3dLFCD


Usage: 3dLFCD [options] dset
  Computes voxelwise local functional connectivity density as defined in:
      Tomasi, D and Volkow, PNAS, May 2010, 107 (21) 9885-9890;
        DOI: 10.1073/pnas.1001414107

  The results are stored in a new 3D bucket dataset
 as floats to preserve
  their values. Local functional connectivity density (LFCD; as opposed to global
  functional connectivity density, see 3dDegreeCentrality), reflects
  the extent of the correlation of a voxel within its locally connected cluster.

  Conceptually the process involves:
      1. Calculating the correlation between voxel time series for
         every pair of voxels in the brain (as determined by masking)
      2. Applying a threshold to the resulting correlations to exclude
         those that might have arisen by chance
      3. Find the cluster of above-threshold voxels that are spatially
         connected to the target voxel.
      4. Count the number of voxels in the local cluster.
  Practically the algorithm is ordered differently to optimize for
  computational time and memory usage.

  The procedure described in the paper defines a voxels
  neighborhood to be the 6 voxels with which it shares a face.
  This definition can be changed to include edge and corner
  voxels using the -neighborhood flags below.

  LFCD is a localized variant of binarized degree centrality,
  the weighted alternative is calculated by changing step 4
  above to calculate the sum of the correlation coefficients
  between the seed region and the neigbors. 3dLFCD outputs
  both of these values (in seperate briks), since they are
  so easy to calculate in tandem.

  You might prefer to calculate this on your data after
  spatial normalization, so that the range of values are
  consistent between datatsets. Similarly the same brain mask
  should be used for all datasets that will be directly compared.

  The original paper used a correlation threshold = 0.6 and
  excluded all voxels with tSNR < 50. 3dLFCD does not discard
  voxels based on tSNR, this would need to be done beforehand.

Options:
  -pearson  = Correlation is the normal Pearson (product moment)
               correlation coefficient [default].
  -spearman AND -quadrant are disabled at this time :-(

  -thresh r = exclude correlations <= r from calculations

  -faces    = define neighborhood to include face touching
              edges (default)
  -faces_edges = define neighborhood to include face and
                 edge touching voxels
  -faces_edges_corners = define neighborhood to include face,
                         edge, and corner touching voxels

  -polort m = Remove polynomial trend of order 'm', for m=-1..3.
               [default is m=1; removal is by least squares].
               Using m=-1 means no detrending; this is only useful
               for data/information that has been pre-processed.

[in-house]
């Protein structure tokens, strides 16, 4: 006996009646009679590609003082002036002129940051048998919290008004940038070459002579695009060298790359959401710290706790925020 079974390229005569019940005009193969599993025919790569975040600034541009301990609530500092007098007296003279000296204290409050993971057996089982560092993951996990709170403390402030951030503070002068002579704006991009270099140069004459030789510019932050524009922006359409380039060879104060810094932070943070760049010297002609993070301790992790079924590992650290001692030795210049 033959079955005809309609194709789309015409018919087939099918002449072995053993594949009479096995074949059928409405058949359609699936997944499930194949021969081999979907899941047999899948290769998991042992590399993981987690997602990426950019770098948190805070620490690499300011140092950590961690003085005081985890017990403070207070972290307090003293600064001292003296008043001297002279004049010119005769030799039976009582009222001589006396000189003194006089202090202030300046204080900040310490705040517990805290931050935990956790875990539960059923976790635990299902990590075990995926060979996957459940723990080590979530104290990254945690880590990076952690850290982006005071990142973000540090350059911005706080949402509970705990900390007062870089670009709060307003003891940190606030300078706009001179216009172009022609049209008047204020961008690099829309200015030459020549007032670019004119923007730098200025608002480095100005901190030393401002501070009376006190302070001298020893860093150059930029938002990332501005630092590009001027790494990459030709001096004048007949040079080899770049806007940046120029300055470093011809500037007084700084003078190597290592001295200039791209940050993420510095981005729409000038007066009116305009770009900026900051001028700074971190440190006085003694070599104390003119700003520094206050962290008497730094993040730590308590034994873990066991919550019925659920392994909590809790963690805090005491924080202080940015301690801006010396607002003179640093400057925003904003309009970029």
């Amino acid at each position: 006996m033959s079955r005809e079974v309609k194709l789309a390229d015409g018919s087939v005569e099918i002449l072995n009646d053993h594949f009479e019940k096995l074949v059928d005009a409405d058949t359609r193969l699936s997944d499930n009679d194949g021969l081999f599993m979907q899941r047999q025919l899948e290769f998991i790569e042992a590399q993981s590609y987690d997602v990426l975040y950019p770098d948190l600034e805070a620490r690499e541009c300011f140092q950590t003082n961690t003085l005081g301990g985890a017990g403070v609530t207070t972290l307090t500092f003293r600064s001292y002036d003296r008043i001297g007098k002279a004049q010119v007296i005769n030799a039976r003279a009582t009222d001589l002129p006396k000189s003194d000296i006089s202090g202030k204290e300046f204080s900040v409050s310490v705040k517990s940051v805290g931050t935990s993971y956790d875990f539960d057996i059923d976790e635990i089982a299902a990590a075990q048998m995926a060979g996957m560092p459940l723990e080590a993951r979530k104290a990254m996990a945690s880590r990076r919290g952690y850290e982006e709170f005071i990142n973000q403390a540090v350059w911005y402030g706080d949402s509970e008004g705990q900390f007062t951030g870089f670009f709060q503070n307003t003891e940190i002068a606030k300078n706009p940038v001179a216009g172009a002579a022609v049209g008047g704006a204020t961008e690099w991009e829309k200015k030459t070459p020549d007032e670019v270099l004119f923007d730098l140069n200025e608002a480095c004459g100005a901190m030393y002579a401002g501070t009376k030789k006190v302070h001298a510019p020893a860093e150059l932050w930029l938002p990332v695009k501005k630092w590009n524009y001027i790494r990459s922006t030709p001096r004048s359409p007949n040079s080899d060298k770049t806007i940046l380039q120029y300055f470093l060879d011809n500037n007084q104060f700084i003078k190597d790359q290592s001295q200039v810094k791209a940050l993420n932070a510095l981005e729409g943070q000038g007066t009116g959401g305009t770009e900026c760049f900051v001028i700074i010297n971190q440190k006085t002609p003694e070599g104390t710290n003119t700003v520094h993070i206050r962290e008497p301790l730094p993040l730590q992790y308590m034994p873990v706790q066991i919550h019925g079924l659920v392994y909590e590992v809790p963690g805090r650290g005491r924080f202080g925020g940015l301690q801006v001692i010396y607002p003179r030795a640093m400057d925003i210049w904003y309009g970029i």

-autoclip = Clip off low-intensity regions in the dataset,
  -automask =  so that the correlation is only computed between
               high-intensity (presumably brain) voxels.  The
               mask is determined the same way that 3dAutomask works.
               This is done automatically if no mask is proveded.

  -mask mmm = Mask to define 'in-brain' voxels. Reducing the number
               the number of voxels included in the calculation will
               significantly speedup the calculation. Consider using
               a mask to constrain the calculations to the grey matter
               rather than the whole brain. This is also preferrable
               to using -autoclip or -automask.

  -prefix p = Save output into dataset with prefix 'p', this file will
               contain bricks for both 'weighted' and 'binarized' lFCD
               [default prefix is 'LFCD'].

Notes:
 * The output dataset is a bucket type of floats.
 * The program prints out an estimate of its memory used
    when it ends.  It also prints out a progress 'meter'
    to keep you pacified.

-- RWCox - 31 Jan 2002 and 16 Jul 2010
-- Cameron Craddock - 13 Nov 2015

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* This binary version of 3dLFCD is compiled using OpenMP, a semi-
   automatic parallelizer software toolkit, which splits the work across
   multiple CPUs/cores on the same shared memory computer.
* OpenMP is NOT like MPI -- it does not work with CPUs connected only
   by a network (e.g., OpenMP doesn't work with 'cluster' setups).
* For implementation and compilation details, please see
   https://afni.nimh.nih.gov/pub/dist/doc/misc/OpenMP.html
* The number of CPU threads used will default to the maximum number on
   your system. You can control this value by setting environment variable
   OMP_NUM_THREADS to some smaller value (including 1).
* Un-setting OMP_NUM_THREADS resets OpenMP back to its default state of
   using all CPUs available.
   ++ However, on some systems, it seems to be necessary to set variable
      OMP_NUM_THREADS explicitly, or you only get one CPU.
   ++ On other systems with many CPUS, you probably want to limit the CPU
      count, since using more than (say) 16 threads is probably useless.
* You must set OMP_NUM_THREADS in the shell BEFORE running the program,
   since OpenMP queries this variable BEFORE the program actually starts.
   ++ You can't usefully set this variable in your ~/.afnirc file or on the
      command line with the '-D' option.
* How many threads are useful? That varies with the program, and how well
   it was coded. You'll have to experiment on your own systems!
* The number of CPUs on this particular computer system is ...... 2.
* The maximum number of CPUs that will be used is now set to .... 2.
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++ Compile date = May  7 2021 {AFNI_21.1.06:linux_ubuntu_16_64}